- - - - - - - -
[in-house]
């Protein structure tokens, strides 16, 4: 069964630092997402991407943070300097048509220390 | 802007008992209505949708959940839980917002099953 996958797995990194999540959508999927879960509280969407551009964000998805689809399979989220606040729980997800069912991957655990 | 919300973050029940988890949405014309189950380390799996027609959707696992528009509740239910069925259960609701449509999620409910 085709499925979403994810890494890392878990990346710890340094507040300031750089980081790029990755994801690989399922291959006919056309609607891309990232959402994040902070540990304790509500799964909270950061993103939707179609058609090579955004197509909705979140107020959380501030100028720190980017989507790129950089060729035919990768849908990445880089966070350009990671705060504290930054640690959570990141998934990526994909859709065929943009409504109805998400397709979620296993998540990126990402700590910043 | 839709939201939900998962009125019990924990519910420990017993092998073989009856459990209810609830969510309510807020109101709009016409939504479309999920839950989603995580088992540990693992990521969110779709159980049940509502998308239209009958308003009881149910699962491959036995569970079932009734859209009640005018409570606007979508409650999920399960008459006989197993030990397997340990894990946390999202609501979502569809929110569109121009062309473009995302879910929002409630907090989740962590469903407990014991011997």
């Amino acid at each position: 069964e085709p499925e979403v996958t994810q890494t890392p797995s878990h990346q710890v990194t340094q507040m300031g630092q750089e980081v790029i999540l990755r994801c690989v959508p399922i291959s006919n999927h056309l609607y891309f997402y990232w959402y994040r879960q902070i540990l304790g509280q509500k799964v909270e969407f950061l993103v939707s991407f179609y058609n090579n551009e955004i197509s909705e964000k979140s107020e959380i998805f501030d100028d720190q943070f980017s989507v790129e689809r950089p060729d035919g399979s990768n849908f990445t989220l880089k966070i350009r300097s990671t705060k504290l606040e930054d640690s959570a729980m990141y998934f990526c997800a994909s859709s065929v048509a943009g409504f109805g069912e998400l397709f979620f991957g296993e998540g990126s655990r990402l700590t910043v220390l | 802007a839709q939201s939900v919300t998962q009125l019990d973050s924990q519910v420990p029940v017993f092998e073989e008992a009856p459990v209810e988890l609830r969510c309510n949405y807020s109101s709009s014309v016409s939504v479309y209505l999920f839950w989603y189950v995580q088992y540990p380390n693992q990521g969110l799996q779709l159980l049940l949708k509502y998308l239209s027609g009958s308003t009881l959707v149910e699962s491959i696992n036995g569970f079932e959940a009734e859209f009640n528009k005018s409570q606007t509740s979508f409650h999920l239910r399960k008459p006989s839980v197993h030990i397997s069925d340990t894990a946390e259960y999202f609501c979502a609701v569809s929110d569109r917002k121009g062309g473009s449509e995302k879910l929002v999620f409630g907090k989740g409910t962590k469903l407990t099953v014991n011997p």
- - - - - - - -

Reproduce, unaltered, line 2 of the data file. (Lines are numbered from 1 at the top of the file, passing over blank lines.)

């Protein structure tokens, strides 16, 4: 069964630092997402991407943070300097048509220390 | 802007008992209505949708959940839980917002099953 996958797995990194999540959508999927879960509280969407551009964000998805689809399979989220606040729980997800069912991957655990 | 919300973050029940988890949405014309189950380390799996027609959707696992528009509740239910069925259960609701449509999620409910 085709499925979403994810890494890392878990990346710890340094507040300031750089980081790029990755994801690989399922291959006919056309609607891309990232959402994040902070540990304790509500799964909270950061993103939707179609058609090579955004197509909705979140107020959380501030100028720190980017989507790129950089060729035919990768849908990445880089966070350009990671705060504290930054640690959570990141998934990526994909859709065929943009409504109805998400397709979620296993998540990126990402700590910043 | 839709939201939900998962009125019990924990519910420990017993092998073989009856459990209810609830969510309510807020109101709009016409939504479309999920839950989603995580088992540990693992990521969110779709159980049940509502998308239209009958308003009881149910699962491959036995569970079932009734859209009640005018409570606007979508409650999920399960008459006989197993030990397997340990894990946390999202609501979502569809929110569109121009062309473009995302879910929002409630907090989740962590469903407990014991011997």